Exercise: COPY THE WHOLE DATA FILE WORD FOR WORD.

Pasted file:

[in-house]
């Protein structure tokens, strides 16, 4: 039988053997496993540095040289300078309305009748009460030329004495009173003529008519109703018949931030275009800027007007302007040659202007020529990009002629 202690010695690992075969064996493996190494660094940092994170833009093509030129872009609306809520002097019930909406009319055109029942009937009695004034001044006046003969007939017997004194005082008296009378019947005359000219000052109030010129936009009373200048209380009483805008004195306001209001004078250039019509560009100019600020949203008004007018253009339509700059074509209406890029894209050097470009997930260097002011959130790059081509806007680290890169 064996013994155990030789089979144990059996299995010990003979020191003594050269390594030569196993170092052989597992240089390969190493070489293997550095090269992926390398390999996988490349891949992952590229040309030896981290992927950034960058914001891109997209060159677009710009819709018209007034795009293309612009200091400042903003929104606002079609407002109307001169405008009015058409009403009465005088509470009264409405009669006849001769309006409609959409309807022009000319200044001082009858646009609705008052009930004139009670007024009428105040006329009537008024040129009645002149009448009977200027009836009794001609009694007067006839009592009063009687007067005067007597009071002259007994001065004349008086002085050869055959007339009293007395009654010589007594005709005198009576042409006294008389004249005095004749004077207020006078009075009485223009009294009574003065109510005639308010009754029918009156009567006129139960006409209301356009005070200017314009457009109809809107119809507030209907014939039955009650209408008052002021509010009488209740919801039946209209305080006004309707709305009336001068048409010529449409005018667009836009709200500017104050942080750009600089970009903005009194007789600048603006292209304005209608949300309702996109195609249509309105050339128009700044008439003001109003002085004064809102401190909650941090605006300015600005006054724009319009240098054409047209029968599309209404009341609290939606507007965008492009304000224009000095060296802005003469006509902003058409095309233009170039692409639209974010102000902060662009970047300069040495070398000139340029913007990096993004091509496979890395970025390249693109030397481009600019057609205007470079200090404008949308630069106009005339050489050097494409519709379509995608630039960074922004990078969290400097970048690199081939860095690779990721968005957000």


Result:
[in-house]
């Protein structure tokens, strides 16, 4: 039988053997496993540095040289300078309305009748009460030329004495009173003529008519109703018949931030275009800027007007302007040659202007020529990009002629 202690010695690992075969064996493996190494660094940092994170833009093509030129872009609306809520002097019930909406009319055109029942009937009695004034001044006046003969007939017997004194005082008296009378019947005359000219000052109030010129936009009373200048209380009483805008004195306001209001004078250039019509560009100019600020949203008004007018253009339509700059074509209406890029894209050097470009997930260097002011959130790059081509806007680290890169 064996013994155990030789089979144990059996299995010990003979020191003594050269390594030569196993170092052989597992240089390969190493070489293997550095090269992926390398390999996988490349891949992952590229040309030896981290992927950034960058914001891109997209060159677009710009819709018209007034795009293309612009200091400042903003929104606002079609407002109307001169405008009015058409009403009465005088509470009264409405009669006849001769309006409609959409309807022009000319200044001082009858646009609705008052009930004139009670007024009428105040006329009537008024040129009645002149009448009977200027009836009794001609009694007067006839009592009063009687007067005067007597009071002259007994001065004349008086002085050869055959007339009293007395009654010589007594005709005198009576042409006294008389004249005095004749004077207020006078009075009485223009009294009574003065109510005639308010009754029918009156009567006129139960006409209301356009005070200017314009457009109809809107119809507030209907014939039955009650209408008052002021509010009488209740919801039946209209305080006004309707709305009336001068048409010529449409005018667009836009709200500017104050942080750009600089970009903005009194007789600048603006292209304005209608949300309702996109195609249509309105050339128009700044008439003001109003002085004064809102401190909650941090605006300015600005006054724009319009240098054409047209029968599309209404009341609290939606507007965008492009304000224009000095060296802005003469006509902003058409095309233009170039692409639209974010102000902060662009970047300069040495070398000139340029913007990096993004091509496979890395970025390249693109030397481009600019057609205007470079200090404008949308630069106009005339050489050097494409519709379509995608630039960074922004990078969290400097970048690199081939860095690779990721968005957000």